International Funeral Customs
Funeral planning is not unique to the Untied States or even to western cultures. For as long as there has been human existence, there has been a way to honor and celebrate the passage of life to death. Many of these funeral customs have their roots in religion, and those that are still in existence today have become a way to celebrate unique cultures and countries.
Although all funeral planning is different according to the individual, and there is no cultural universal that demands all funerals be the same, some of the most interesting funeral customs include:
• In Japan, cremation is the preferred choice, with a national rate of 99 percent. As is customary with U.S. funeral customs, the cremated remains are usually either buried in a family burial plot or scattered in a beloved location.
• In China, the number of attendees at a funeral is believed to increase the amount of luck the family will have (and how well the deceased will get on in the afterlife). Professional mourners may be hired to make the attendance number larger.
• In the Philippines, wakes in honor of the deceased typically last anywhere from three to seven days in length. It’s not uncommon for very large numbers of visitors to come and stay for all of this celebration.
• In Haiti, family members are responsible for much of the hands-on funeral planning, including preparing and dressing the body for burial. Displays of grief may be set aside until all the possessions of the deceased have been moved out of the home.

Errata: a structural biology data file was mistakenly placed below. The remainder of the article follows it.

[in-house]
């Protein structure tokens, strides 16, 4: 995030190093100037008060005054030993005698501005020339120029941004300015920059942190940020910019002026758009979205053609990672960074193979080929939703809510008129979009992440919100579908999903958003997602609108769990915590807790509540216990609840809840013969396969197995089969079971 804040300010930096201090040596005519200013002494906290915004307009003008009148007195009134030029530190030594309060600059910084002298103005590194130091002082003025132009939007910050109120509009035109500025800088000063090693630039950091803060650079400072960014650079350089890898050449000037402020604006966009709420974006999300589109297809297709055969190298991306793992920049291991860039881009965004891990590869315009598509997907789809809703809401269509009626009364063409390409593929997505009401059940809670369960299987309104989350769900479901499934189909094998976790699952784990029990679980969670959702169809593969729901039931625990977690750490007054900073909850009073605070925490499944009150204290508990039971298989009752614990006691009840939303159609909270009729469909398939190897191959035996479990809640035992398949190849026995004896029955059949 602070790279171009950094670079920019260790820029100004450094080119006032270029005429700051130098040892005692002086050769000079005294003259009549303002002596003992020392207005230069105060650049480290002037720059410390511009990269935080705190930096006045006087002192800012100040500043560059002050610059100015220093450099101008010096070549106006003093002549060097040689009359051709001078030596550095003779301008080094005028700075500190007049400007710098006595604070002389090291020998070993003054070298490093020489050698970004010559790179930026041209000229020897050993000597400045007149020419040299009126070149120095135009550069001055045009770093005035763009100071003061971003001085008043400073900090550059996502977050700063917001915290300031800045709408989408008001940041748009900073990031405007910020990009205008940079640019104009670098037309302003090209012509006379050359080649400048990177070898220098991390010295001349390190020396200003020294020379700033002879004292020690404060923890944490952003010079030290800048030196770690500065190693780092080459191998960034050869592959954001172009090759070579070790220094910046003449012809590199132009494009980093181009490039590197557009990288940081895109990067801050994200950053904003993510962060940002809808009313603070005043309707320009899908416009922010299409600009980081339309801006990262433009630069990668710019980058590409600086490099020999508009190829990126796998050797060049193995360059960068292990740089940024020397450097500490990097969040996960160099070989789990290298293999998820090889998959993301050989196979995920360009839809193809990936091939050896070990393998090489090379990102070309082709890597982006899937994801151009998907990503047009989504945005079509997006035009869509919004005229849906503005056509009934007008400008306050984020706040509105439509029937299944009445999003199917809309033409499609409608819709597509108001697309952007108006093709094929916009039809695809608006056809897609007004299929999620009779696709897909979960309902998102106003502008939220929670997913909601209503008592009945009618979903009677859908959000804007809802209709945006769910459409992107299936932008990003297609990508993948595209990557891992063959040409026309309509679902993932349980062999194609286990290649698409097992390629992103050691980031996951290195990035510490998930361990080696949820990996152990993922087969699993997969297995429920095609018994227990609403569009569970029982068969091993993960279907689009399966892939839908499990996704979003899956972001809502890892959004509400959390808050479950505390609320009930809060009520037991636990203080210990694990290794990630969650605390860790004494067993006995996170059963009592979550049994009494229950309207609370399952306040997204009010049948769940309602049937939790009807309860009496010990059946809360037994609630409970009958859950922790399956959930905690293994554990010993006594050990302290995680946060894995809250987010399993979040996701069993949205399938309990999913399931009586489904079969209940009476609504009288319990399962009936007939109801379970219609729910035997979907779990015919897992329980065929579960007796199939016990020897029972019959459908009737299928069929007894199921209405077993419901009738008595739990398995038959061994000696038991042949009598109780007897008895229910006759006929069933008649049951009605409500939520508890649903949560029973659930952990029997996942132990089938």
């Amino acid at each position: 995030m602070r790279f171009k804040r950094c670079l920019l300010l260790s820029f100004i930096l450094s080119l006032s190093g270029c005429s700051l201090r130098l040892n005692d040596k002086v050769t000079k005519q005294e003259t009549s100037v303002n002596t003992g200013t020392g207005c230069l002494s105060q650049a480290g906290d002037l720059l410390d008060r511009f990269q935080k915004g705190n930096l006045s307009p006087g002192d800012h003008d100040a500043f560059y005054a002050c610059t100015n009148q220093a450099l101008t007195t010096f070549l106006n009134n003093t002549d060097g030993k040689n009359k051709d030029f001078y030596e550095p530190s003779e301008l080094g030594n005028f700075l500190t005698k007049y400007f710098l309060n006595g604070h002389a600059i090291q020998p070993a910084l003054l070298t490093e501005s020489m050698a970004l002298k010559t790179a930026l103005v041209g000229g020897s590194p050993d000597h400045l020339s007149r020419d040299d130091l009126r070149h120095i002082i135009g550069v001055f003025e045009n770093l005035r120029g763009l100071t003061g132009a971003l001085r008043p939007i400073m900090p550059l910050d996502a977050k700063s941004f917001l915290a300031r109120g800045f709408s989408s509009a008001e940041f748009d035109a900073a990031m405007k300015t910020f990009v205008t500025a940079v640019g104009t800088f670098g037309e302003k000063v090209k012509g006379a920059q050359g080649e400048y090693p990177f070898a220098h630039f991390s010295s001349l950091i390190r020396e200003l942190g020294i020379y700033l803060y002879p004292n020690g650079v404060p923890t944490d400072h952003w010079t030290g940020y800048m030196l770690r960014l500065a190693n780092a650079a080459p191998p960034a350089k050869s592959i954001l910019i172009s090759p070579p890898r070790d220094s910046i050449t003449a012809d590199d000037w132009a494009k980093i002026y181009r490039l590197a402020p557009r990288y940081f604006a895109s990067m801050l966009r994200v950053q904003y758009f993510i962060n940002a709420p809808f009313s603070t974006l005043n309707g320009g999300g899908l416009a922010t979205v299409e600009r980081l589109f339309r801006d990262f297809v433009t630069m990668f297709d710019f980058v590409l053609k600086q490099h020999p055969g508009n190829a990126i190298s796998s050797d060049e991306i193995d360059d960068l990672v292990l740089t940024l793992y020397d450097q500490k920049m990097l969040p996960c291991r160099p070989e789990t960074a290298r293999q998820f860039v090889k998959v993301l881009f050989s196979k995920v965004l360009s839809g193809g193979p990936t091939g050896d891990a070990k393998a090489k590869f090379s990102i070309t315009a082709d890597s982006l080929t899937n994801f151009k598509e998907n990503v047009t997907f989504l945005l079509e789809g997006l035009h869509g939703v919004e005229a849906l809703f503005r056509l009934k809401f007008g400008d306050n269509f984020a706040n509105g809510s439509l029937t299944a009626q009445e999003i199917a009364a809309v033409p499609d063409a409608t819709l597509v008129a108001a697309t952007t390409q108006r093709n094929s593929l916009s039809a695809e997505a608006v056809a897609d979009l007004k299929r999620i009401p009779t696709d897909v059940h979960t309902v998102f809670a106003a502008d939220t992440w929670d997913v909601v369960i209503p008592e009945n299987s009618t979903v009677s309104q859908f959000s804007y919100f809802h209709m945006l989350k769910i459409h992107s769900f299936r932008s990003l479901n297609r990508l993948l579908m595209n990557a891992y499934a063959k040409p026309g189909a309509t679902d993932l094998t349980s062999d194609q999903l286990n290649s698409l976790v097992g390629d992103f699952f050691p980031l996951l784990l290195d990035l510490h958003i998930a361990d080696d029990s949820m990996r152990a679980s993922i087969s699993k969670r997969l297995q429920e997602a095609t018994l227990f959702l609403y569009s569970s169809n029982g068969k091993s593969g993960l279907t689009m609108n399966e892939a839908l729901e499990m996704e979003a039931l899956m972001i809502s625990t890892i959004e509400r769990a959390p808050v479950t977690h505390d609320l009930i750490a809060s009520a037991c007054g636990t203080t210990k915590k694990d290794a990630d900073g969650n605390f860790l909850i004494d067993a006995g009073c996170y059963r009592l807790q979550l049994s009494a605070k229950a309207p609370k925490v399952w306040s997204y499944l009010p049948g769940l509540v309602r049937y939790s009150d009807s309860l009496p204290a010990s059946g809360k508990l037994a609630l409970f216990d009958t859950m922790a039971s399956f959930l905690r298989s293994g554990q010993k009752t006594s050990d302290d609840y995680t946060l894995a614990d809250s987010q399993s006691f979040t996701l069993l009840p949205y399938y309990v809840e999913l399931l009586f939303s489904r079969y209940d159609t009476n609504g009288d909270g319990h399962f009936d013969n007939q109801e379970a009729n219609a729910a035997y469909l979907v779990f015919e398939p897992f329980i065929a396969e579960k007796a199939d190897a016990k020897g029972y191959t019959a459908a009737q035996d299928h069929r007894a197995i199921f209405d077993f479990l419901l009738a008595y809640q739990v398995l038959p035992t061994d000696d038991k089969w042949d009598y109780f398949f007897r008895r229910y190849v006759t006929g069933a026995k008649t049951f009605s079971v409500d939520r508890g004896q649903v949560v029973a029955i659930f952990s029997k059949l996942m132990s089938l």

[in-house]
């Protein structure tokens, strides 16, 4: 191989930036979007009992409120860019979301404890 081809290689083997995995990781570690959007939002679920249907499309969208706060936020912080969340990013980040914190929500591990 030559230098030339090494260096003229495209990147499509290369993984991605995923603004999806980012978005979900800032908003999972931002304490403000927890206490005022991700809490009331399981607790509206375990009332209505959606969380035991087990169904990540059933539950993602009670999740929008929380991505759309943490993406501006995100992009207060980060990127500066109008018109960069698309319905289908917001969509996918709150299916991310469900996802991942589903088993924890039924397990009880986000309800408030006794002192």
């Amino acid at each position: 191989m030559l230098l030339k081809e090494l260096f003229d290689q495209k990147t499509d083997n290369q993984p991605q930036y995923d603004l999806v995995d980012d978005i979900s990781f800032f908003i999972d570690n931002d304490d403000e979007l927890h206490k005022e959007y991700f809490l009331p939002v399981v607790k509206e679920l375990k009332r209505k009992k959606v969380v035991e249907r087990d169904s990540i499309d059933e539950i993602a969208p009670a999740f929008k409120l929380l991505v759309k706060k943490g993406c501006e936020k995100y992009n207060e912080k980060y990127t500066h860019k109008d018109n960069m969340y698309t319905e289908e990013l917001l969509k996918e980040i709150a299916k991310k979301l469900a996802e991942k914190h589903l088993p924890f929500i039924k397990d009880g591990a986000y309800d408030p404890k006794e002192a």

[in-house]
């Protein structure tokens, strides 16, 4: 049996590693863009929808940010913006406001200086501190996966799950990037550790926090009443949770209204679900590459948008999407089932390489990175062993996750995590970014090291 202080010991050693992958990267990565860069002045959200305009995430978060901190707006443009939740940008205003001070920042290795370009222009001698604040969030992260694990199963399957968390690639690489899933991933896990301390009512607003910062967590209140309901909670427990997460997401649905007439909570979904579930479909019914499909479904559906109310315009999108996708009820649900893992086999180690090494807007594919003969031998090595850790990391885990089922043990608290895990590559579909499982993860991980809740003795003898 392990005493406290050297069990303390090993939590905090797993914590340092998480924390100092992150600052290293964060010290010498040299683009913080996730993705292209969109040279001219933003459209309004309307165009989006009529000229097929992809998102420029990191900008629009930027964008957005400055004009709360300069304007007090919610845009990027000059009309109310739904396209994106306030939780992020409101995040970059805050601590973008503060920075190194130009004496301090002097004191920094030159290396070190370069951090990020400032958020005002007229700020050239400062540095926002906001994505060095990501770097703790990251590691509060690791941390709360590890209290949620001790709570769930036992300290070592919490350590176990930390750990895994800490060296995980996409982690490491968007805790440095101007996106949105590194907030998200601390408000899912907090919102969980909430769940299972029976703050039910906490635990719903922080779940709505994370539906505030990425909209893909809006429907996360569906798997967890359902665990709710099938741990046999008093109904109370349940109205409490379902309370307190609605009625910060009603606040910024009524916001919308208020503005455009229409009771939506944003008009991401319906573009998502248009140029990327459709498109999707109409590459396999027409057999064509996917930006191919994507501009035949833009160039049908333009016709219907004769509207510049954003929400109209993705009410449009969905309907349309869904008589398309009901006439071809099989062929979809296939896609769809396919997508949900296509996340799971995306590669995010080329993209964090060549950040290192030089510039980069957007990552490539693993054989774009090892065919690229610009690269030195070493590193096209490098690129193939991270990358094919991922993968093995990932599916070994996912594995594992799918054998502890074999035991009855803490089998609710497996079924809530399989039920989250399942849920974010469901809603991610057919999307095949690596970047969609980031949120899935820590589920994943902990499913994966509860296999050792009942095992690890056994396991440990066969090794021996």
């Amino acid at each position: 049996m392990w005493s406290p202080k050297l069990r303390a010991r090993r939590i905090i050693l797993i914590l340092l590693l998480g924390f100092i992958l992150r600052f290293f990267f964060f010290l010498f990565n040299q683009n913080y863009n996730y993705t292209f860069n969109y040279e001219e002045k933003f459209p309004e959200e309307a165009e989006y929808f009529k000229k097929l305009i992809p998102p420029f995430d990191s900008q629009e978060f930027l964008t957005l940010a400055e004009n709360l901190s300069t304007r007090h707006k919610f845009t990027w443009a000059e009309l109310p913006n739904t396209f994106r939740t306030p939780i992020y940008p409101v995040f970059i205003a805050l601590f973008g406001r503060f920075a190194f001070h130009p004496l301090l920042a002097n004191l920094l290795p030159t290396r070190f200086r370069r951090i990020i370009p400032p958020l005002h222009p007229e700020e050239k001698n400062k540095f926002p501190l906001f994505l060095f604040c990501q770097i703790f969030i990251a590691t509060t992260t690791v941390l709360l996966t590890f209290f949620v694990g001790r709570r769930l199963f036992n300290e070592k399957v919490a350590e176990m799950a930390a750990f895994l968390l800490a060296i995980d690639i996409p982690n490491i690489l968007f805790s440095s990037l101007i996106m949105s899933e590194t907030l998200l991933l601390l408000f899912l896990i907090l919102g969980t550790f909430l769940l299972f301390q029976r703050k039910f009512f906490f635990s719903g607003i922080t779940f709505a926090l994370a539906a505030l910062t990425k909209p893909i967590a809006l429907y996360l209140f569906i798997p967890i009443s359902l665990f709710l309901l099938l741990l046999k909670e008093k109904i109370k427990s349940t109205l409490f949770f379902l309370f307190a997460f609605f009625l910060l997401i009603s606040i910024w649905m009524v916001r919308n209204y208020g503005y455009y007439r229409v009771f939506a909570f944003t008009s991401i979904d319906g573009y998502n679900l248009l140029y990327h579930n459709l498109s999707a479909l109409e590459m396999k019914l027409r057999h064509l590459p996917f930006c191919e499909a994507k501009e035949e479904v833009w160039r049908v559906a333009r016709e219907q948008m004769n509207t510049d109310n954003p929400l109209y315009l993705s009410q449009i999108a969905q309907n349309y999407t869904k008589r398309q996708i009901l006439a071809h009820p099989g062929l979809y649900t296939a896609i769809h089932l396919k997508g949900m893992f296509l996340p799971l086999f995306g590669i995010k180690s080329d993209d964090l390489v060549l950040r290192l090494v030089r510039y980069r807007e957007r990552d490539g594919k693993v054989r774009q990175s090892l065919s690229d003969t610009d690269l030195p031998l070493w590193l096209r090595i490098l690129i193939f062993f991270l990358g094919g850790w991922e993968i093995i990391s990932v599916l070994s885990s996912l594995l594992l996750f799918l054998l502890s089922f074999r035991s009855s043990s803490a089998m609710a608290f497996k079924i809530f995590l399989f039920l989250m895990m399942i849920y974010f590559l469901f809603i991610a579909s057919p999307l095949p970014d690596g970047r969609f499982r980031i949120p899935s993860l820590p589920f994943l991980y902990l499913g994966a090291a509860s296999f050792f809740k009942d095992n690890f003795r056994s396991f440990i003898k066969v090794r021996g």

• In Amish communities, funerals are a shared event that bring entire towns together. Many families choose to turn to traditional funeral planning at a funeral home, with a focus on simplicity (no cosmetic work and a simple wooden box for burial). Things like flowers, ornate gravestones, and even mourning clothes are kept to a minimum.
• In Thailand, cremation is almost universal. As the body is prepared for the ceremony, family members may place coins in the mouth, tie the hands and feet with white thread, and place money, flowers, or candles in the hands. Additional flowers and monetary gifts might be later placed on the cremation pyre.
• In traditional Bolivian funeral customs, there is a separate cremation ceremony just for the deceased’s clothing. This is believed to release the soul of the deceased to the afterworld.
In most cases, international funeral customs are just an extension of the funeral plans we are all familiar with. Reverence for the deceased, attention to personal items, and the opportunity for families to gather and mourn are present no matter where you travel.
Incorporating religious or traditional customs is a great way to personalize your funeral planning efforts, and it may help the family to place an even greater emphasis on the beliefs and wishes of the deceased. If you want to adhere to time-honored practices, you may want to talk with your family or fill out a funeral planning form to ensure that your wishes are carefully laid out in advance.
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By Amy Johnson